31 August 2014

Sour Cherry Galette with Almond-Mahlab Filling

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It is the last weekend in August and, if social media is any clue, everyone I know is lounging on a beach, or sailing around an island, or hiking somewhere scenic, while I'm pounding the paths of the concrete jungle. Thankfully, in Chicago, I can wander over to the lakefront on a cloudy Friday afternoon, where you can sit and read a book with the seagulls and the cyclists and almost forget that you're in a city altogether.

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I also got to have brunch with a really cute 2 month-old baby and have the most amazing sushi meal I've had in a long time (ever?). We have been painting and fixing up around our apartment, a seemingly never-ending task of sanding and caulking and repeated trips to the hardware store. We have listened to a LOT of podcasts in the meantime, and, having exhausted my usual suspects, I found a new podcast called the Dinner Party Download. It is awesome and you should add it to you regular rotation.

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Also on the list this week:
      -- Radio Diaries: A Guitar and Cellist
      -- A moloukhiya schism?!
      -- You should be cooking to the latest Kishi Bashi album. Preferably while drinking a Kentucky Peach Barrel Wheat Ale.
      -- Good Food had a great interview with the Bautista Date Farm. Learn more about date varieties, like my favorite barhi dates, and order some, at their website.
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Today we're talking about this sour cherry galette that I made back when sour cherries were in the farmer's market for their brief two-week run. If you're like me, you bought a gallon of those sour cherries and pitted and froze them to use year round. If not, well, I'm terribly terribly sorry.
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For the sour cherries that I did not freeze, I made a galette with them. (I was just about to write "simple galette," but who am I kidding, we've got a mahlab scented layer and a rye crust!) Cherries and almonds are botanically related, and the Middle Eastern spice mahlab is made form a variety of sour cherry pit. Based on the old adage, "what grows together goes together," I thought I'd play around with these flavors in the galette - sour cherries, almonds, mahlab. They are almost always a winning combination.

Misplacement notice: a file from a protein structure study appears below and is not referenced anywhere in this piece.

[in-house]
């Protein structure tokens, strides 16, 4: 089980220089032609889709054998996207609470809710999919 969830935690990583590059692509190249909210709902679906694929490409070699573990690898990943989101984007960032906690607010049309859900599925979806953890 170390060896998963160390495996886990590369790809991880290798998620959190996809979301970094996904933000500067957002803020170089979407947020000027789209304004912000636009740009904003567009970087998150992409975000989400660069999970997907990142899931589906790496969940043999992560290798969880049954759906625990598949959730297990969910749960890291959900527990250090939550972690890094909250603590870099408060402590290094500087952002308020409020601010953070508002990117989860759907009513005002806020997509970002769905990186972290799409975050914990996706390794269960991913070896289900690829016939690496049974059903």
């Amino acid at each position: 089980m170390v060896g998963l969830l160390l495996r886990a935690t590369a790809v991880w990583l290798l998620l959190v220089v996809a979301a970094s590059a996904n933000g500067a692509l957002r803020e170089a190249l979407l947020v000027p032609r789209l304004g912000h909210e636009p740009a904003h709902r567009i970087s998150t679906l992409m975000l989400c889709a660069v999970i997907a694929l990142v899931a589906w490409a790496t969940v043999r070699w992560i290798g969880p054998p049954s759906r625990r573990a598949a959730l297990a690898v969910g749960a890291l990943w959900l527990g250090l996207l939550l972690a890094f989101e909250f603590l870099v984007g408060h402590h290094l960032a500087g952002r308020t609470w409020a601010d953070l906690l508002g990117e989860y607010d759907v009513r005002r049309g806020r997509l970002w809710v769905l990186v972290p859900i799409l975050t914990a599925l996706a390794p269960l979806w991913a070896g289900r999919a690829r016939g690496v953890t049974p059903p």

Despite the seemingly complex title, this recipe is actually really simple. Really! If you don't have any mahlab on hand, don't sweat it. You can substitute some cinnamon or simply omit it. Did you get any sour cherries this year? If so, what are you making?  Happy long weekend everyone!
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Sour Cherry Galette with Almond-Mahlab Filling
You can make this with regular cherries, it just won't have that tart tang to it. If using regular cherries reduce the sugar to 1/3 cup. For extra credit, you can always brush a beaten egg over the crust before baking.

1 regular pie crust or 1 rye pie crust (I used half of this recipe)

2 heaping cups sour cherries
2/3 cup sugar, plus more for sprinkling
1 tablespoon cornstarch

almond layer:
5 mahlab pits
1/2 a tube almond paste (4 oz)
1 egg
pinch of salt

1. Prepare your pie crust and chill it.
2. Preheat oven to 350 F.
3. Toss the cherries with sugar and cornstarch in a bowl. Let macerate.
4. Crush the mahlab pits in a mortar and pestle. In a bowl, smash up the almond paste with a fork. Add the egg and mahlab and salt and mix into the almond paste until the mix is relatively homogenous.
5. Roll out your pie crust and place on a greased or parchment-lined baking sheet. Spread the almond paste in a circle in the center of your crust.
4. Spoon the cherries over the almond layer. If there is a lot of accumulated juice in the bowl, leave it behind and discard it. I add a little of the juice to the galette, but you don't want to drown it.
5. Fold up the edges of the dough around the filling to form a galette. Sprinkle sugar all over the top.
6. Transfer to the oven and bake for 35-40 minutes, or until bubbly and the crust is firm and hollow-sounding when tapped. Let cool slightly before eating.

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